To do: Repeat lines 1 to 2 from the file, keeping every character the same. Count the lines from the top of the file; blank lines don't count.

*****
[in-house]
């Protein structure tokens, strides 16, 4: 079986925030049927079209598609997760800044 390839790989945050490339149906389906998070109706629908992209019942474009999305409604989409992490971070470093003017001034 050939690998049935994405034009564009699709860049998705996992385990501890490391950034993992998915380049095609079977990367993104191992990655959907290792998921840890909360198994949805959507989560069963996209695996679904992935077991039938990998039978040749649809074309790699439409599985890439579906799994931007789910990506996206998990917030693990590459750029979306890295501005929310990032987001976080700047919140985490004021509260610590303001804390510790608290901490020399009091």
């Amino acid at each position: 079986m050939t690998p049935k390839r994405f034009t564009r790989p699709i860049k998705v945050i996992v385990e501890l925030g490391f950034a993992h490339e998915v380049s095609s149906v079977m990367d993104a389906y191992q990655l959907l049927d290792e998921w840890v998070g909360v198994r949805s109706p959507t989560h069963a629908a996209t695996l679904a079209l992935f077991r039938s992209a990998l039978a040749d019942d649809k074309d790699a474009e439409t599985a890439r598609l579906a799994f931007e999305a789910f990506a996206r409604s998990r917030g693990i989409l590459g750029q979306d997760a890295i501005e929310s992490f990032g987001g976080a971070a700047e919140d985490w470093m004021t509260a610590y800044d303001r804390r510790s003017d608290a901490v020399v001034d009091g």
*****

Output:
[in-house]
């Protein structure tokens, strides 16, 4: 079986925030049927079209598609997760800044 390839790989945050490339149906389906998070109706629908992209019942474009999305409604989409992490971070470093003017001034 050939690998049935994405034009564009699709860049998705996992385990501890490391950034993992998915380049095609079977990367993104191992990655959907290792998921840890909360198994949805959507989560069963996209695996679904992935077991039938990998039978040749649809074309790699439409599985890439579906799994931007789910990506996206998990917030693990590459750029979306890295501005929310990032987001976080700047919140985490004021509260610590303001804390510790608290901490020399009091």